Making the most of your Books: 3 Great Tips for the analysis process – by India Roberts
Making the Most of Your Books
3 Tips for the Analysis Process
by India Roberts
The academic year is beginning to dwindle and students en mass are preparing themselves for that last minute cramming session, frantically scrabbling for a dreaded dissertation topic. Whether you fit this description, or you just enjoy reading your chosen novels with an analytical, engaged mind and have an interest in literature, this article is for you. Let’s outline three processes that create a fail-safe formula to make sure you understand the intricacies of your book and make it work for you.
- IDENTIFY MAIN THEMES
The chances are you already know the central themes if you’ve read the blurb, it’s on a specific module, or was in a certain section of the bookshop. Even so, diving deeper into what subject matters the book tackles will be instrumental in writing about the book at a later date. There’s no feeling worse than being sat in an exam room, or in book club, and rifling through the filing cabinets lining your brain for the right book to talk about and instead, finding dust and moth balls. Making sure you have each book categorised into the themes you’ll tackle can save lots of time when scrambling for the information you know you have. If you want to take your organisation levels even higher (top of the beanstalk heights), create an index page in the front of a notebook correlating which books go with which themes. By doing this, you’ll know with just one glance which books you can weave together to create a compelling essay or blog post.
- MAP THE CHARACTER DEVELOPMENT
Aside from the journey the narrative takes you on, you also need to identify what journey it takes the characters on. Understanding the development of the characters will often lend you a more in-depth knowledge of the story as a whole, and increased understanding means a higher quality essay or blog post – a bonus whether you’re a student or not. To identify the catalyst of this development, pinpoint where in the story you felt the change happen. By ‘the change’, I mean where you found yourself in a page-flipping-frenzy, your coffee long forgotten and the library lonesome around you. This is often the most important section in the novel and the climax in the story, often stimulating a change in the characters. Realising this change, why it happened and the ramifications will be pivotal for you to be able to engage with the book as well as write about it with confidence.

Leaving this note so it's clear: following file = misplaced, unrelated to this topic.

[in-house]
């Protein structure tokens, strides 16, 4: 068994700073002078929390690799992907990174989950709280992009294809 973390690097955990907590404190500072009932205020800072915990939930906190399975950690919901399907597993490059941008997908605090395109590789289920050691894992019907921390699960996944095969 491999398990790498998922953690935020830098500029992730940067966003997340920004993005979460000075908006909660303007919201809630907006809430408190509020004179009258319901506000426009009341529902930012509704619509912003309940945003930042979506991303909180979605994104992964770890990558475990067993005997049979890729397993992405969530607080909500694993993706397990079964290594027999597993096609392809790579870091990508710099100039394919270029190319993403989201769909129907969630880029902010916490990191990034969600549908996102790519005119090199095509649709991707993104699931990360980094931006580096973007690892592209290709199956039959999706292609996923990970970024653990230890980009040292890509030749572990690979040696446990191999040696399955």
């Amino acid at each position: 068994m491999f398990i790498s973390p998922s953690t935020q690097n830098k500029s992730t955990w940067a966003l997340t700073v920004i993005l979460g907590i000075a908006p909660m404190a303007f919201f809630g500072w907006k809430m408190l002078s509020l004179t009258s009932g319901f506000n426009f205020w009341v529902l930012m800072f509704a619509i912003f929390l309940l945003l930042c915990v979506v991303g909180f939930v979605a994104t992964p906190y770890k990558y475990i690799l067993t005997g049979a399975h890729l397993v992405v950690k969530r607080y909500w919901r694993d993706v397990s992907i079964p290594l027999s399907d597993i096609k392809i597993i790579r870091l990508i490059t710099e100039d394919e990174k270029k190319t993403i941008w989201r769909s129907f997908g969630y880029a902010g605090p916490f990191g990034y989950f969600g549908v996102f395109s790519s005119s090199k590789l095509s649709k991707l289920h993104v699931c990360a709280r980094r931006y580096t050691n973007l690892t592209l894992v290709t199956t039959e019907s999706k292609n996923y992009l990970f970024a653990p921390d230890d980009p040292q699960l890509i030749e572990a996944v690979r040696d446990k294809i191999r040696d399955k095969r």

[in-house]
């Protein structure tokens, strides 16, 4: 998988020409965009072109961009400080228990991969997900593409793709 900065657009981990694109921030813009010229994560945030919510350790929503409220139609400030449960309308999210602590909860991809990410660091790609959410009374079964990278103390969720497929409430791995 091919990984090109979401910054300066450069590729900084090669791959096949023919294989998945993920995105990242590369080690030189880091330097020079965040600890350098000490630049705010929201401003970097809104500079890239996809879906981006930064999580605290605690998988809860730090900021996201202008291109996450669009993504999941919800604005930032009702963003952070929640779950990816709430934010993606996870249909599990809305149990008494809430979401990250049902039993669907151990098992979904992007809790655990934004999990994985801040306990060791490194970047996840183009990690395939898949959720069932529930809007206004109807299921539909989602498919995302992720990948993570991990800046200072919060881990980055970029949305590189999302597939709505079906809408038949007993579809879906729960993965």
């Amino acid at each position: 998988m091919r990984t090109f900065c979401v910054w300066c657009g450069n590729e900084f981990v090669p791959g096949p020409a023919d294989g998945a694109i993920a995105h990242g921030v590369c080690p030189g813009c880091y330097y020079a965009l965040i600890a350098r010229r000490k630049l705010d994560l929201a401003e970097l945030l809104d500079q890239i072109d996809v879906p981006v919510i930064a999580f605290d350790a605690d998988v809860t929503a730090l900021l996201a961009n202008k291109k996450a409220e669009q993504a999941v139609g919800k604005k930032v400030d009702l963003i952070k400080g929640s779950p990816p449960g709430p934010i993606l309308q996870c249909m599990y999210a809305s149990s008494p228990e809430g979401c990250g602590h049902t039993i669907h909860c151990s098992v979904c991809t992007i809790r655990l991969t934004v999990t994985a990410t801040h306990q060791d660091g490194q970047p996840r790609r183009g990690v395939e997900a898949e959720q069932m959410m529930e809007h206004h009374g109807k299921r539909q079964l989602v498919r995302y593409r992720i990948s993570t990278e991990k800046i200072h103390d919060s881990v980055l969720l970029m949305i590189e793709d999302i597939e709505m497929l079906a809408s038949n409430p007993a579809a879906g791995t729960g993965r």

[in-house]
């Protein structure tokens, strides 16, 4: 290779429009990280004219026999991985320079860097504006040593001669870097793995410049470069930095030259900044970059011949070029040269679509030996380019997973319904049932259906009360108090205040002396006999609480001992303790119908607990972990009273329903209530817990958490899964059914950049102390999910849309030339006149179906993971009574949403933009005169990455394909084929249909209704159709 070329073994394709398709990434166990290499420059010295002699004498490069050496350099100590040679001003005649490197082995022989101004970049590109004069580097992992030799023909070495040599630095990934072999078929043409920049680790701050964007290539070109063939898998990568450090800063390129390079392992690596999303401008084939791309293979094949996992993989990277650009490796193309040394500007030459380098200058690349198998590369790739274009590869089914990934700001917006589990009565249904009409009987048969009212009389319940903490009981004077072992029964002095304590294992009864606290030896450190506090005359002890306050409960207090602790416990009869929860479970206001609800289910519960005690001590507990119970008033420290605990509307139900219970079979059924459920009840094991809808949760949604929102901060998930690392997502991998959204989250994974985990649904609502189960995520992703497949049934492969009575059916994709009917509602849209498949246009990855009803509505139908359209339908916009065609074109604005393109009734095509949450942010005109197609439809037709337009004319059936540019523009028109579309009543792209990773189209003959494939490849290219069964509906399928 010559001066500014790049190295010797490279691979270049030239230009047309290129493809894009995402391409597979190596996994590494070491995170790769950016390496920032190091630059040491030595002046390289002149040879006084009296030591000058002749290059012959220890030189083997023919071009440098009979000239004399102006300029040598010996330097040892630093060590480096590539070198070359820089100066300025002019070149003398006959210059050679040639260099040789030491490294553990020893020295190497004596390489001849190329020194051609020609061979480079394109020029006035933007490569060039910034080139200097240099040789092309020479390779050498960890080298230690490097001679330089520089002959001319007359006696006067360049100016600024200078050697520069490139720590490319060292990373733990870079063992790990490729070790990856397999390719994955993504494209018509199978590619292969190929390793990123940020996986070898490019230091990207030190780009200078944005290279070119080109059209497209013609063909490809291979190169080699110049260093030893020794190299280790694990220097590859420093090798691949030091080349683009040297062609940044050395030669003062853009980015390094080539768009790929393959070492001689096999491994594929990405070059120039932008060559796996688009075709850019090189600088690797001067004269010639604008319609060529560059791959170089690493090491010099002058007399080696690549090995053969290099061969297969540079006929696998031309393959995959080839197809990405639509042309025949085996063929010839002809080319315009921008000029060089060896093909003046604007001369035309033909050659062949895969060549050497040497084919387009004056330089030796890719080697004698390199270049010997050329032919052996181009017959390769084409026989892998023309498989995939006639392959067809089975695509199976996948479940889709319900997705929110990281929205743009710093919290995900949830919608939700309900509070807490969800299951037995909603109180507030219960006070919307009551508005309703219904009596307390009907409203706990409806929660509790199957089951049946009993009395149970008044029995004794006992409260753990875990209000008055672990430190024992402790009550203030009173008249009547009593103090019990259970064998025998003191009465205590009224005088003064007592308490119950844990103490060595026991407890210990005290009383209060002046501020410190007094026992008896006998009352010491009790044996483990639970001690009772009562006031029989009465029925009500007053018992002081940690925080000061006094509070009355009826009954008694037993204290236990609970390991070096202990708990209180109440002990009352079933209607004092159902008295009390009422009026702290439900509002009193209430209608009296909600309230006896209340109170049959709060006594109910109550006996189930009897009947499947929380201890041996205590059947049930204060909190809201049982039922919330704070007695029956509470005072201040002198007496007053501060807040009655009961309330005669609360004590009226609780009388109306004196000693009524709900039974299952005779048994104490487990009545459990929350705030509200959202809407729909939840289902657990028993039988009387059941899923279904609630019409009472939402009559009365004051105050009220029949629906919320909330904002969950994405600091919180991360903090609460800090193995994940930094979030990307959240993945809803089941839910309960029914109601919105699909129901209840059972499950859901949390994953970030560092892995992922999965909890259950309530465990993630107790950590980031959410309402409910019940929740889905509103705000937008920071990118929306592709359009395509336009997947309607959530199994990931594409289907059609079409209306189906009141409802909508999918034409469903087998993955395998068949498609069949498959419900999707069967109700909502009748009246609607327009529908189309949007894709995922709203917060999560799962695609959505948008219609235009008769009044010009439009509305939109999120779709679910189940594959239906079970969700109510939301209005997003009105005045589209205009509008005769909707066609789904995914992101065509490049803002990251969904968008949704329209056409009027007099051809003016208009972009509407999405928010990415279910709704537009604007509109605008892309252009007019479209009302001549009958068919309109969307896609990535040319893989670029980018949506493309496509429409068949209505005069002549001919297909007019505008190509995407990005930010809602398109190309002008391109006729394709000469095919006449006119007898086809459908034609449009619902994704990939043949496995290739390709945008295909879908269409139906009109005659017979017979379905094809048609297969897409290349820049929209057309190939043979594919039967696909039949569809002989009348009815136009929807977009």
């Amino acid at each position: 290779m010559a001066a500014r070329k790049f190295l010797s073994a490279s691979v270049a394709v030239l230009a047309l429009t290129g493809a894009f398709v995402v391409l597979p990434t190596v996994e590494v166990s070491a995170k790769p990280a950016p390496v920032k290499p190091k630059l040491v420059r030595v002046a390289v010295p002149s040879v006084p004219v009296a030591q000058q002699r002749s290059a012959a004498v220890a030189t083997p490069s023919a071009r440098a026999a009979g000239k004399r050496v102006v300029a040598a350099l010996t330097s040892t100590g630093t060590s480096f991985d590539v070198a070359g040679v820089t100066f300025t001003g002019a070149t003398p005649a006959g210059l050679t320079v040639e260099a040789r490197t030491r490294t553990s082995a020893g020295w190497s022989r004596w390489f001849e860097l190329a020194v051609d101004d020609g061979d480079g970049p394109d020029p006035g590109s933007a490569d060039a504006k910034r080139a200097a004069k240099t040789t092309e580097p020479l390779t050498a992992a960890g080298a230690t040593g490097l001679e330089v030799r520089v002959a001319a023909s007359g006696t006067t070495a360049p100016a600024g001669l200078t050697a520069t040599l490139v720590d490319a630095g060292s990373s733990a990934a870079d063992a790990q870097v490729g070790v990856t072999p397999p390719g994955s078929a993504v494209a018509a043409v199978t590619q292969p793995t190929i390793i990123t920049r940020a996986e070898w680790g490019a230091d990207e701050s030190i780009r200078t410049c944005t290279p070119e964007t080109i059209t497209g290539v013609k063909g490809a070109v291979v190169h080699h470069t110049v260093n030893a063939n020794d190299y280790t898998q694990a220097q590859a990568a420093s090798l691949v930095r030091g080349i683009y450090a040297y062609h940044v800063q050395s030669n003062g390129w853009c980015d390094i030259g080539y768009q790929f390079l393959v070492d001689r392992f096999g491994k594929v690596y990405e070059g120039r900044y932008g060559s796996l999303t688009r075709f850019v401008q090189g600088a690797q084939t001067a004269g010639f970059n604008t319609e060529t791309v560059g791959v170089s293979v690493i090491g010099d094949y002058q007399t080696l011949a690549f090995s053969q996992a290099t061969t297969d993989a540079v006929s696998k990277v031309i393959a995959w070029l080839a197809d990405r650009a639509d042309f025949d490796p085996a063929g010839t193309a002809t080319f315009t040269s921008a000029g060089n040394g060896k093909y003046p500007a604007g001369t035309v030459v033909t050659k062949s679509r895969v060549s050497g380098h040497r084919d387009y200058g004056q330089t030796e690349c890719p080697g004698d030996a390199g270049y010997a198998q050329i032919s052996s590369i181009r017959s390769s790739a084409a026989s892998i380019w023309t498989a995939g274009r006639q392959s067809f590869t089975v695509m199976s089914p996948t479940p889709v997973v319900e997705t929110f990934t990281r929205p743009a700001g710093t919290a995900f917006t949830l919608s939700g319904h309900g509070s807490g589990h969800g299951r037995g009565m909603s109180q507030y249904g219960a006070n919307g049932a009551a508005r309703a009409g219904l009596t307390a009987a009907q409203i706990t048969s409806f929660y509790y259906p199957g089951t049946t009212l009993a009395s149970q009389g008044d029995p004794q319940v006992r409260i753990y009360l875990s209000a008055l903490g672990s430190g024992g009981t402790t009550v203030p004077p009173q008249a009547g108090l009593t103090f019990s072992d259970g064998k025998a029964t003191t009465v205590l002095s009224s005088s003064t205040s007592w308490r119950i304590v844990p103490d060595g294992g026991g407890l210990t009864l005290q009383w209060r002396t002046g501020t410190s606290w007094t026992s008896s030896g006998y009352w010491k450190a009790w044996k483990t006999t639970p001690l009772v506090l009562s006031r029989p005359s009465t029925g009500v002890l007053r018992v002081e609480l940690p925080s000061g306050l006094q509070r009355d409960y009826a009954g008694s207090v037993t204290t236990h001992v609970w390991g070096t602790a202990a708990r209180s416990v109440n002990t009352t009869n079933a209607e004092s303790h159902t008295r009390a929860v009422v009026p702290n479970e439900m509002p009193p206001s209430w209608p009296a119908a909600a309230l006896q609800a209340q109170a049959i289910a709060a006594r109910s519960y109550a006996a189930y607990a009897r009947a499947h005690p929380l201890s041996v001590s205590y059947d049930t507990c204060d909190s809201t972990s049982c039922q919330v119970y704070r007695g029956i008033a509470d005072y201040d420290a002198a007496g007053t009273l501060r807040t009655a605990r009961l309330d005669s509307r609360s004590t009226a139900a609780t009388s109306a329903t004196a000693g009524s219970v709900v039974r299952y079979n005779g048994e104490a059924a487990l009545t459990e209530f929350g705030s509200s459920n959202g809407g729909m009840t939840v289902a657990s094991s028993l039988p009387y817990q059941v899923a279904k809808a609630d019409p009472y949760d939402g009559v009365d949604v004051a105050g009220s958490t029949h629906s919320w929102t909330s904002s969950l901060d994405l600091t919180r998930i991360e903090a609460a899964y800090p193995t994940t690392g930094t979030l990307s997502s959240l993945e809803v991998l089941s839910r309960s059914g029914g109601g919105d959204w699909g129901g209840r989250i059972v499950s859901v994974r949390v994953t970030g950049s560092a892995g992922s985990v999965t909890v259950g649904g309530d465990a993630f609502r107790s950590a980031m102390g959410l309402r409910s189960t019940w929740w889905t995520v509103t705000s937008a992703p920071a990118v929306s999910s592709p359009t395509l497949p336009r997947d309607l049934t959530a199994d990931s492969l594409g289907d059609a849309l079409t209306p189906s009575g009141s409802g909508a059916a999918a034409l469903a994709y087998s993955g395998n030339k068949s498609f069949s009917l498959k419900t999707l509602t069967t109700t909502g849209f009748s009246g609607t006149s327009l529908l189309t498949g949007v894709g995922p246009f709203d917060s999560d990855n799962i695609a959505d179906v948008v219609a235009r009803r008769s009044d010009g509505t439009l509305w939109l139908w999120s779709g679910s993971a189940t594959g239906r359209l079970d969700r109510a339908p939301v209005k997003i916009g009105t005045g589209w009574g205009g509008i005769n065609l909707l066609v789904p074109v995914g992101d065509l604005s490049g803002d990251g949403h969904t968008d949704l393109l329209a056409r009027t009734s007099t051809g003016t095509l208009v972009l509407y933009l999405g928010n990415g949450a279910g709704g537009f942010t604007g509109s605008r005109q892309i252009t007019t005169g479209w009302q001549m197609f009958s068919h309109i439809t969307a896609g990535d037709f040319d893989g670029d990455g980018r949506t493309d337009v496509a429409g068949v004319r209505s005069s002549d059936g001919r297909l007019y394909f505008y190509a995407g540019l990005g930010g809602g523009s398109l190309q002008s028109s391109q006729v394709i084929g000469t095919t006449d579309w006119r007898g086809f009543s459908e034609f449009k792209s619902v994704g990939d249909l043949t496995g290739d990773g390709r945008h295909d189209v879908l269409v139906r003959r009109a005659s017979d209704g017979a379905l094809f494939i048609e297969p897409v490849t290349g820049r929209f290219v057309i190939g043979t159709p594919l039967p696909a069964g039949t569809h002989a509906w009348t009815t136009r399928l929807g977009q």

- CONTINUOUS ANNOTATION
This, admittedly, is much easier said than done. When I’m captivated by a story and in the reading zone, I’m not thinking about tiny sticky tabs to decorate my book with. Nevertheless, annotating as you go is a guaranteed method of making sure the important elements of the book are marked. It also makes the process of mining for quotes a lot easier later on. The annotating part itself is simple – just make a note of lines or sections that you think may be central to the plot and characters, and relate to the themes you’ve identified. This doesn’t just have to be student specific – I know plenty of people who occasionally make a note in their margins or take pictures of paragraphs to remember them. I myself, am partial to turning down the corner of the page when I find a line too wrenching to lose. If you’re inclined, annotating on the second read through can be more effective but reading a book twice isn’t always attainable and so continuous annotation is the easiest way of gaining the same results.
Are there other processes you go through to make the most of a book? Let us know if these tips were helpful for you, and if you’ll use them in future.
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